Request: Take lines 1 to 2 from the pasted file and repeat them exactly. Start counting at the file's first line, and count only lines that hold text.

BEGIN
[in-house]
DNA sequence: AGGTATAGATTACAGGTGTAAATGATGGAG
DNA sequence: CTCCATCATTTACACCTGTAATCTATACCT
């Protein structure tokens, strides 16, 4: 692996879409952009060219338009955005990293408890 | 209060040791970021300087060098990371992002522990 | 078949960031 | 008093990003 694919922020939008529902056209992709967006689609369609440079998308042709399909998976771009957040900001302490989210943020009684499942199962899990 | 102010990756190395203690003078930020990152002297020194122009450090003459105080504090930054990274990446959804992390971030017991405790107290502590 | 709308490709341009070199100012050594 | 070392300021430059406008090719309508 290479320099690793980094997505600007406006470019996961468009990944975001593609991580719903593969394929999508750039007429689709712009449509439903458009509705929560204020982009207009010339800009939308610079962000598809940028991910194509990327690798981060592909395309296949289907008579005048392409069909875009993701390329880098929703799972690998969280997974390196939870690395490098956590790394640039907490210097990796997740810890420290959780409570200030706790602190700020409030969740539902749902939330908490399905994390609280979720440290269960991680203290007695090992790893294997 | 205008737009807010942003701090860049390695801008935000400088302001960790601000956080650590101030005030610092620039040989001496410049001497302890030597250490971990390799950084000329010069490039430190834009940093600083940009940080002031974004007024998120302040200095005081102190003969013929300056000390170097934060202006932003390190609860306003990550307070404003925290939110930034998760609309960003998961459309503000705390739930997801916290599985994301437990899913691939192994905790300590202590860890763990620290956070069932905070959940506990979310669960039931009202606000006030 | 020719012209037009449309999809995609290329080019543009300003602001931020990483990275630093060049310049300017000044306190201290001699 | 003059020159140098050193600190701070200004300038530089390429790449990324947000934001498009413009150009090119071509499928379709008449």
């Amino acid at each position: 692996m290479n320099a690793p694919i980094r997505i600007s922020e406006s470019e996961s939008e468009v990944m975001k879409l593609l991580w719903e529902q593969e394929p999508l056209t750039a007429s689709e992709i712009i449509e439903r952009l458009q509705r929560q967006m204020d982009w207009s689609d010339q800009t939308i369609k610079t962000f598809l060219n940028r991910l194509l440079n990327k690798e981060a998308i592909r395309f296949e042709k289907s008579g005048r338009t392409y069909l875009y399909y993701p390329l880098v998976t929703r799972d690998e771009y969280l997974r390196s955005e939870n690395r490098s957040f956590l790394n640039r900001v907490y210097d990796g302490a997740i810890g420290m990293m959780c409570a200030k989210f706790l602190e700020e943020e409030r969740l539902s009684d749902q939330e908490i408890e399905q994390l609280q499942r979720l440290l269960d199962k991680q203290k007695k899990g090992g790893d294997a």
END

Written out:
[in-house]
DNA sequence: AGGTATAGATTACAGGTGTAAATGATGGAG